The billionaire Koch brothers may be wondering, in this post-Citizens
United world, if their money can actually buy the election for Mitt Romney. If it could, Romney would be leading comfortably, and he’s not.
Just in case outright buying the election doesn’t work, the Koch brothers and other business leaders with delusions of grandeur are now sending their employees letters stating their jobs will be in jeopardy if
President Obama gets another term.
Threatening job loss as a way to keep workers in line is morally abominable. Jobs represent people’s livelihoods. As we’ve seen in the
recent years of high unemployment, job loss can lead to bankruptcy, divorce and suicide.
In their letter, the Koches wrote that candidates who want to regulate business, spend billions on borrowed money to favor cronies (they’re talking about Obama but this would equally apply to George W. Bush who the
Koches did support) and hinder free trade will affect employees with high gas prices, runaway inflation and other ills.
We went through the Bush years with these same ills. But what is happening in 2012 is unprecedented, and what it represents is not so much a reaction to runaway Washington power but grotesquely unchecked power of the private
sector over the lives of workers.
The Koches would be hard-pressed to name
any new regulations that might inhibit their accumulation of billions. But as a scare tactic, there is none better.
A Fox News item warned about massive layoffs at the first of the year if Obama wins again and if the fiscal cliff is reached. With no action by Congress, tax increases will kick in, but they will be modest compared to
the rates during the Clinton administration.
Obama wants to keep the Bush tax cuts for the middle class and let them expire for people earning over $250,000 a year.
But the rich, personified by the Koches, want to pay even less in taxes, the 25 percent or less that Romney touts. The complaints about Obama and the threats to employees show a world of privilege that wants more than it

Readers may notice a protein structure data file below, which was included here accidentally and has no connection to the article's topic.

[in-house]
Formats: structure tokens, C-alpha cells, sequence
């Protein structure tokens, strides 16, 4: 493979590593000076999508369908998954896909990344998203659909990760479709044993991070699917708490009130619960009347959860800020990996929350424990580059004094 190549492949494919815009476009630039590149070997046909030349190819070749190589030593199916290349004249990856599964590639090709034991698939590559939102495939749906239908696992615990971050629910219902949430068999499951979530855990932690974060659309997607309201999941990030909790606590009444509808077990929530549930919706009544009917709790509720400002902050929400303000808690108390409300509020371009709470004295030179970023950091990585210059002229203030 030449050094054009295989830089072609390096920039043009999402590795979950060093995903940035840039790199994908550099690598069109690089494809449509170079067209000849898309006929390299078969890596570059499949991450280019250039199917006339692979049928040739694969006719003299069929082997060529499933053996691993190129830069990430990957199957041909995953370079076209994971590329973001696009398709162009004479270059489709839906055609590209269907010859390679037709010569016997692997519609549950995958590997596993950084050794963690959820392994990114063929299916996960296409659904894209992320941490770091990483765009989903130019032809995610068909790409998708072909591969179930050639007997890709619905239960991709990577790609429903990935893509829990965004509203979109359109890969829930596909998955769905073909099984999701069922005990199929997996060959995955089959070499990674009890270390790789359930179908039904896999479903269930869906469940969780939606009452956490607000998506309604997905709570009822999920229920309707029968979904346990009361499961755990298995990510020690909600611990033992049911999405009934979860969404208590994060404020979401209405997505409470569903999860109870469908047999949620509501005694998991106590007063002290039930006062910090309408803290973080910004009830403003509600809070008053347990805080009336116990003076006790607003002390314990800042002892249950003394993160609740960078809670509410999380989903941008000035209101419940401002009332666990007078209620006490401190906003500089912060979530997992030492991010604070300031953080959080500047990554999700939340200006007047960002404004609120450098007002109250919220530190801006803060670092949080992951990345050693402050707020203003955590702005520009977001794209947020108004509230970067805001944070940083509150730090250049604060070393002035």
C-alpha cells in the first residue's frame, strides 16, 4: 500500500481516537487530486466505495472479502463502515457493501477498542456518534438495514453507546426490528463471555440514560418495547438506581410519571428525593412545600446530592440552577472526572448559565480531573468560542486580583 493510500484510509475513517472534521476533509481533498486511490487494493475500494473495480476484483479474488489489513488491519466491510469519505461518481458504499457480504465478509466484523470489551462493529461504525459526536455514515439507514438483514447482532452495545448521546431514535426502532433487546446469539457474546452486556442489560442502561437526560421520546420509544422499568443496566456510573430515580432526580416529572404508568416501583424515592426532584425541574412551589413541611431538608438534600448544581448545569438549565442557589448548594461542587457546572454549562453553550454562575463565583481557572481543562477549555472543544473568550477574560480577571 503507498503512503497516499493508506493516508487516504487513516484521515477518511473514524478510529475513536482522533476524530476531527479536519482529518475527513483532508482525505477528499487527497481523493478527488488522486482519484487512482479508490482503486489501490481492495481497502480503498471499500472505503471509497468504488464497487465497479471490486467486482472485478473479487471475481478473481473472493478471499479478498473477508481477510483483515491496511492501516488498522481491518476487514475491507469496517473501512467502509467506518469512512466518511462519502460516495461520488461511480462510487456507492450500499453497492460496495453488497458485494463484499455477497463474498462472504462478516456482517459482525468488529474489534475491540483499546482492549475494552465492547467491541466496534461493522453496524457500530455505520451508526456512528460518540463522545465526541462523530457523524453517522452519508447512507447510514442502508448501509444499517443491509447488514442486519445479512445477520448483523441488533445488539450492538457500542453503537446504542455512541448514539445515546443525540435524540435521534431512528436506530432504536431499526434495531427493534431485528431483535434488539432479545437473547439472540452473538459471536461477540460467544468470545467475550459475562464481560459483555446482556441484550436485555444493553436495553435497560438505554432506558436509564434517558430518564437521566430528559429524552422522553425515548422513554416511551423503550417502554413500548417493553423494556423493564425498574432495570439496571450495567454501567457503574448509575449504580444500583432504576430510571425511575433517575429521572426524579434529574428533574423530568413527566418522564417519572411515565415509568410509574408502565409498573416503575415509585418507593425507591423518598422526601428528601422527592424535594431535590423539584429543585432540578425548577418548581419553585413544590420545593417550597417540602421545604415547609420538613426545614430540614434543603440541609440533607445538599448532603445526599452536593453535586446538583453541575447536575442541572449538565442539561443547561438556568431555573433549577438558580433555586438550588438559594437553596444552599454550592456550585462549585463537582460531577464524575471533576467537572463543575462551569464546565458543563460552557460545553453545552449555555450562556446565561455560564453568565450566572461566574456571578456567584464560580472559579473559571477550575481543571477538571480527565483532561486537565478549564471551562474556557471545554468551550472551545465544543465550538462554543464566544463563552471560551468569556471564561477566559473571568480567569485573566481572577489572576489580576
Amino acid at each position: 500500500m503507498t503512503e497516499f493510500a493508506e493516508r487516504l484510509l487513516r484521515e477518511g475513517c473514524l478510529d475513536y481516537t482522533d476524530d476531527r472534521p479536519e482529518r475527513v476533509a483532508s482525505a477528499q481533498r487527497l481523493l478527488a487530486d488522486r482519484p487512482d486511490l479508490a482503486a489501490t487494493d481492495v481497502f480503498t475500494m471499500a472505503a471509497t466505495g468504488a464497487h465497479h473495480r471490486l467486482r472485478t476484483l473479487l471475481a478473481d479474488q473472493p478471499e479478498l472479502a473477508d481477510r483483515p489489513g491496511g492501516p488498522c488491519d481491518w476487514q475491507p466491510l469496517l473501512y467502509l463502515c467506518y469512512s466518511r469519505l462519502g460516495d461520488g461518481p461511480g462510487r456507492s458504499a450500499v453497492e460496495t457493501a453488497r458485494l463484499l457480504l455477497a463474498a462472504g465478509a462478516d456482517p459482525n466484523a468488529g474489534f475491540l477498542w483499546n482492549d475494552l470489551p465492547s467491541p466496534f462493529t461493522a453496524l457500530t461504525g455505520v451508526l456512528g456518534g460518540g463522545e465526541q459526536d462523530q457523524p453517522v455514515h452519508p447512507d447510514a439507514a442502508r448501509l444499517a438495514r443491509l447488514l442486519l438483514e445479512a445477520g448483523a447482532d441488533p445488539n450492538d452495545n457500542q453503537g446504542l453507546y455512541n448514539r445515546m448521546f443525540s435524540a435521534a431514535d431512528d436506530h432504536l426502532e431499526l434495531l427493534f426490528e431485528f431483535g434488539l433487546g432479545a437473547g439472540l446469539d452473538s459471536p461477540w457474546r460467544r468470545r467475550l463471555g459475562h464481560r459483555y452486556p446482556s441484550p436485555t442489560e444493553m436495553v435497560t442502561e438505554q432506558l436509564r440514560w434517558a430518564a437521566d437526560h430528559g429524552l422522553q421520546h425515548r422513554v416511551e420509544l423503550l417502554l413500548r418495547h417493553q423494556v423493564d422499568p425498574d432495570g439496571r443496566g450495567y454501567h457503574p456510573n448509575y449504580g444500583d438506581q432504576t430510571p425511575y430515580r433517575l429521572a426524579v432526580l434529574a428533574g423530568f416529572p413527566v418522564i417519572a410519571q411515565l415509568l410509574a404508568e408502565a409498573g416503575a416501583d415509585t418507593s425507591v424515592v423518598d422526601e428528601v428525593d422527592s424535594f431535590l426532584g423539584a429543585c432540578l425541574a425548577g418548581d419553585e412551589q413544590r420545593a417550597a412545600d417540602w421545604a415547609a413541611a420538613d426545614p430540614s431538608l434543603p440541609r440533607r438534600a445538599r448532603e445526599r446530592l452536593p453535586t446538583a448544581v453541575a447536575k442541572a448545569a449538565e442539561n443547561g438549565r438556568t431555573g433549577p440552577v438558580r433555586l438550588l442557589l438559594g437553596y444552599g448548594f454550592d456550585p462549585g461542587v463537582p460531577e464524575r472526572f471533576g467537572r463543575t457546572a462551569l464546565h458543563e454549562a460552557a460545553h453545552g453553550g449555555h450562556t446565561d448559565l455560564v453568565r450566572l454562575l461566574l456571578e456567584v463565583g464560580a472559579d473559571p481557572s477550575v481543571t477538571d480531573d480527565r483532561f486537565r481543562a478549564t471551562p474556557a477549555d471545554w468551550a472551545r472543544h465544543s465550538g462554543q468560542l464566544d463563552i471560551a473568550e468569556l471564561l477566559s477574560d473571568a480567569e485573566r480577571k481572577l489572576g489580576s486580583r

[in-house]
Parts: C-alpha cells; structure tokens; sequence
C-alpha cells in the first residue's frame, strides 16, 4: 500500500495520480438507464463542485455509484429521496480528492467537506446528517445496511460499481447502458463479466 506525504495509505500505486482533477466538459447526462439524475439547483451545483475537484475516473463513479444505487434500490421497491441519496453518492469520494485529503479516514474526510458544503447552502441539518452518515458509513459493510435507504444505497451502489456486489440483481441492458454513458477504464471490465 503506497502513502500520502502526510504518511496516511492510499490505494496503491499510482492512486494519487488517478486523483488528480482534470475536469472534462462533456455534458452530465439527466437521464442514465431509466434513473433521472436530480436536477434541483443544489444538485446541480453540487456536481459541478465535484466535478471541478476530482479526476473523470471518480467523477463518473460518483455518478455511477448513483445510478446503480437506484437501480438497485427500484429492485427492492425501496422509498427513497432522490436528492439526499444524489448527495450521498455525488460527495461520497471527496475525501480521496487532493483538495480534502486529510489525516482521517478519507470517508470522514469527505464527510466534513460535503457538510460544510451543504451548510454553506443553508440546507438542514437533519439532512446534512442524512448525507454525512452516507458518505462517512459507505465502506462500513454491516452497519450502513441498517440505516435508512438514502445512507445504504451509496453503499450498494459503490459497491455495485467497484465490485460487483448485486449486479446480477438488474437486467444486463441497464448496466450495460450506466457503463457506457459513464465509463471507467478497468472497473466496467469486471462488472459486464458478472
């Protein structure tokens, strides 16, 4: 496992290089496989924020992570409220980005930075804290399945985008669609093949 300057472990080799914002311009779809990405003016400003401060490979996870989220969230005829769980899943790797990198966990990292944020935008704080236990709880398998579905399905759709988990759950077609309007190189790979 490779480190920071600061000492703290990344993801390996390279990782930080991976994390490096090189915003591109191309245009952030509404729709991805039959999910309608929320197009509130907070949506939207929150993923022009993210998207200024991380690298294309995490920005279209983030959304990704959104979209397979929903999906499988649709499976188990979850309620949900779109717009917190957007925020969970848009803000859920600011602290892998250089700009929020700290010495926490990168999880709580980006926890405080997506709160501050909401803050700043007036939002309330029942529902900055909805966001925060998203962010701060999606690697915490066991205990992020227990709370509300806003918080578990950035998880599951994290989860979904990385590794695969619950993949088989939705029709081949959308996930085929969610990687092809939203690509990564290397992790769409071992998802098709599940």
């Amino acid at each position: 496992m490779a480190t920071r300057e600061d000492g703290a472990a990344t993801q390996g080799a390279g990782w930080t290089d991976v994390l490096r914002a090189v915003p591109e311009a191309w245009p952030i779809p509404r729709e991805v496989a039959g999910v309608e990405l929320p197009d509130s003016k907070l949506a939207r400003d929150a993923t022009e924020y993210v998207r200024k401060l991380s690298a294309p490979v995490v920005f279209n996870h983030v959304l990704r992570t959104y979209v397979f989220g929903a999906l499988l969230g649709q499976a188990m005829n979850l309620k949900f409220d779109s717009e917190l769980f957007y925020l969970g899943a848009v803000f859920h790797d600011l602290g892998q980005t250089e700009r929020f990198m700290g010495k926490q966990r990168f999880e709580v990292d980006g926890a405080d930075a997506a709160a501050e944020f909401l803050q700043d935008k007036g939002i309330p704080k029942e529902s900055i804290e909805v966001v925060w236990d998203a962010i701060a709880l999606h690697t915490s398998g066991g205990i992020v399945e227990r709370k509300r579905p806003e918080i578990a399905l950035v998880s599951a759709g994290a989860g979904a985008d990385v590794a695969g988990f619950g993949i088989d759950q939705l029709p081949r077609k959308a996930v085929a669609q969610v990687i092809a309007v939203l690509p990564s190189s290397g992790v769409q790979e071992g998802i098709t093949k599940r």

has and will use its money and powers to intimidate and force out one administration in favor of someone who will bow down to them.
Fact is, American businesses have never had it so good. They’re sitting on mountains of cash and some are even hiring. But it’s not enough.
It would be a sin against their capitalist religion if they decided to be patriotic
and put the country above their bottom lines.
Things always get a little overheated the closer the country comes to a presidential election. This year seems different. There is a desperation on the right that’s even more desperate than in years past. It’s almost as
if the right has lost its bearings when business leaders threaten the very people who work for them, the very people who consume their goods and drive the economy.
All of the imaginary boogeymen knocking on the Koches’ door have turned their brains to mush as they shriek and claw to avoid their fevered fate at the hand of Obama. It’s the invasion of the cash snatchers. They want to be able to sit in their suits, read the Wall Street Journal, sip their coffee, watch their stocks go up and get hugs and kisses from a Romney
administration while the workers they let go struggle.
In the movie “Fargo,” police Chief Marge
Gunderson would say, “All that for a little bit of money.”
Stephen Dick is an editor at The Herald Bulletin in Anderson, Ind. Contact him